Her fiance lost a trucking position in November for health reasons, and the coronavirus closures this month caused her 16-year-old daughter to lose her job at Panera Bread. The family has one car.
So, Hunt works seven days a week, delivering groceries from the Walmart Supercenter in West York, despite an asthma condition that puts her at higher risk for complications if she would contract the coronavirus.
According to the Centers for Disease Control, "people with asthma may be at higher risk of getting very sick from COVID-19." The virus can cause an asthma attack, and possibly lead to pneumonia and acute respiratory disease.
The other people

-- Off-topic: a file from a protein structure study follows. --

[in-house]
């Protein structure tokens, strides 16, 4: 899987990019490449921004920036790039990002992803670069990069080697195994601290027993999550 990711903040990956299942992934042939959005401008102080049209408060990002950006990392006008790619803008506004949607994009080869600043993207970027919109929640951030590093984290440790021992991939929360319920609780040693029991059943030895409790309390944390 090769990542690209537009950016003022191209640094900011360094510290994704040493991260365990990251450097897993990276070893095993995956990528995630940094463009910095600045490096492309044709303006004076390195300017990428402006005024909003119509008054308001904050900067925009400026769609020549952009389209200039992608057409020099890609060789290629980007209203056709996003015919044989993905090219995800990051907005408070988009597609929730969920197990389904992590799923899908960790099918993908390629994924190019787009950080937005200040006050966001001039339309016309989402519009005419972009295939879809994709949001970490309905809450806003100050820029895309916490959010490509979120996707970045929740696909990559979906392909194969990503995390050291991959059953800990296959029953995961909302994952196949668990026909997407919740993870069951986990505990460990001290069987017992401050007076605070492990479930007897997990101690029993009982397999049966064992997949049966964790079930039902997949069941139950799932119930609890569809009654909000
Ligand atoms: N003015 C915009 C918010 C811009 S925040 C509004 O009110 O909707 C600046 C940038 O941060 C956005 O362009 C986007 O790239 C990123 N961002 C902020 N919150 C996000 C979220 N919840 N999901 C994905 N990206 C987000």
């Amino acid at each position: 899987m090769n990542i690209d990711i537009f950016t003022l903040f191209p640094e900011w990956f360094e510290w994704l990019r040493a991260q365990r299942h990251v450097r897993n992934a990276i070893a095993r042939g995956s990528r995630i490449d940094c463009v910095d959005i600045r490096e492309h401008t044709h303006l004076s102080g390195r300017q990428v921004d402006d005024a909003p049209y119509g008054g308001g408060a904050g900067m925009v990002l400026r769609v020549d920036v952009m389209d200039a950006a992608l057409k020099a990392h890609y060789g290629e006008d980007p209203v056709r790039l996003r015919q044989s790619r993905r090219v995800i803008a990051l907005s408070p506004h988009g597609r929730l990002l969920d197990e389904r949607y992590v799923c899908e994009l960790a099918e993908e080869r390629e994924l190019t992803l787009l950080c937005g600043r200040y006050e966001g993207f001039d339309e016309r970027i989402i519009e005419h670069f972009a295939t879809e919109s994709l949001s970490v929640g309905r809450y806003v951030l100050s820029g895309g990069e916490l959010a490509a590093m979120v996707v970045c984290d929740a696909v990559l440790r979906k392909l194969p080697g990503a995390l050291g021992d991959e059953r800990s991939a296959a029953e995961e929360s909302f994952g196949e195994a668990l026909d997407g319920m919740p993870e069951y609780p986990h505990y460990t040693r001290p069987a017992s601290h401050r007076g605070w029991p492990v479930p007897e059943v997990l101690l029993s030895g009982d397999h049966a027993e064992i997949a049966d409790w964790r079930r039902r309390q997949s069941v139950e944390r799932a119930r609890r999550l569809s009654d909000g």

Those "other people" are her customers – the elderly and disabled who can't or shouldn't be in grocery stores because of the risks they also face. They are her motivation.
Hunt, from Dover, Pennsylvania, had been working 12-hour days before the virus reached the U.S.
She is considered an independent contractor, not a Walmart employee, so she chooses when and how much she will work. Walmart's limited store hours during this crisis give her only eight hours a day to deliver groceries, 11 a.m.-7 p.m.